Bringing "Honest Capital" to Poor Borrowers: The Passage of the Uniform Small Loan Law, 1907-1930
AbstractThe Uniform Small Loan Law (USLL) was the Russell Sage Foundation’s primary device for fighting what it viewed as the scourge of high-rate lending to poor people in the first half of the twentieth century. The USLL created a new class of lenders who could make small loans at interest rates exceeding those allowed for banks under the normal usury laws. About two-thirds of the states had passed the USLL by the 1930. This paper describes the USLL and then uses econometric models to investigate the state characteristics that influenced the law’s passage. We find that urbanization and state-level economic characteristics played significant roles. So did measures of the state’s banking system. We find no evidence that party-political affiliations had any effect, which is consistent with the USLL’s “progressive” character. Finally, we find little evidence that the passage of the USLL in one state made passage more likely in neighboring or similar states. If anything, the cross-state influences were negative. Our findings suggest that the Russell Sage Foundation only imperfectly understood the political economy of the USLL, and that a different overall approach might have produced a result closer to their aims.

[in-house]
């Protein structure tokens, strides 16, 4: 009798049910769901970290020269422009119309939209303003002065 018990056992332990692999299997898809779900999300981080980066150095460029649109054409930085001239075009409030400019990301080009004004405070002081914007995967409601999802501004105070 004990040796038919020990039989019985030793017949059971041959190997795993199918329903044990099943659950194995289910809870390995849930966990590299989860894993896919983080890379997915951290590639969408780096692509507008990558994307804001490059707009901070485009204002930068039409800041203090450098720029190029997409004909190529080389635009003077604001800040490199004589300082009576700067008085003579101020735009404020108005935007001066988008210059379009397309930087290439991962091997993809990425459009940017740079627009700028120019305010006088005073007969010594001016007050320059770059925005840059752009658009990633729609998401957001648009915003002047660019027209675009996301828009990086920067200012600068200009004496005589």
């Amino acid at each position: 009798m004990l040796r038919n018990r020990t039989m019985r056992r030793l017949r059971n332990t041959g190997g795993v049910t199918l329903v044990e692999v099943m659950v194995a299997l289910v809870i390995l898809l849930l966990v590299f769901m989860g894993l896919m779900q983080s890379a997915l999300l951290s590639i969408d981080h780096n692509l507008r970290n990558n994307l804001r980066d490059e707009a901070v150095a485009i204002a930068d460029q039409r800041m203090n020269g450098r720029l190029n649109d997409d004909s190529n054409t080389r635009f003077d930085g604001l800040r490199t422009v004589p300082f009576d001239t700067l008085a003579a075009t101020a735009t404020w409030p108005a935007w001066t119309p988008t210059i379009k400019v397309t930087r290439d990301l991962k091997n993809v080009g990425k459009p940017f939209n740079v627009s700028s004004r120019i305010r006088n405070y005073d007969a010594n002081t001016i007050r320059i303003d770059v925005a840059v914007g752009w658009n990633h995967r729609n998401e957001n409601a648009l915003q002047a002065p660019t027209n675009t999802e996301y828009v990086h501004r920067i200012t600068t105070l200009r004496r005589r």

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Bibliographic InfoPaper provided by Economic Growth Center, Yale University in its series Working Papers with number 971.
Length: 41 pages
Date of creation: May 2009
Date of revision:
Uniform law; small loans; consumer credit; usury laws;
Other versions of this item:
- Caruthers, Bruce G. & Guinnane, Timothy W. & Lee, Yoonseok, 2009. "Bringing "Honest Capital" to Poor Borrowers: The Passage of the Uniform Small Loan Law, 1907-1930," Working Papers 63, Yale University, Department of Economics.
- N21 - Economic History - - Financial Markets and Institutions - - - U.S.; Canada: Pre-1913
- N22 - Economic History - - Financial Markets and Institutions - - - U.S.; Canada: 1913-
- I38 - Health, Education, and Welfare - - Welfare, Well-Being, and Poverty - - - Government Programs; Provision and Effects of Welfare Programs
- G21 - Financial Economics - - Financial Institutions and Services - - - Banks; Other Depository Institutions; Micro Finance Institutions; Mortgages
- G28 - Financial Economics - - Financial Institutions and Services - - - Government Policy and Regulation
- K23 - Law and Economics - - Regulation and Business Law - - - Regulated Industries and Administrative Law
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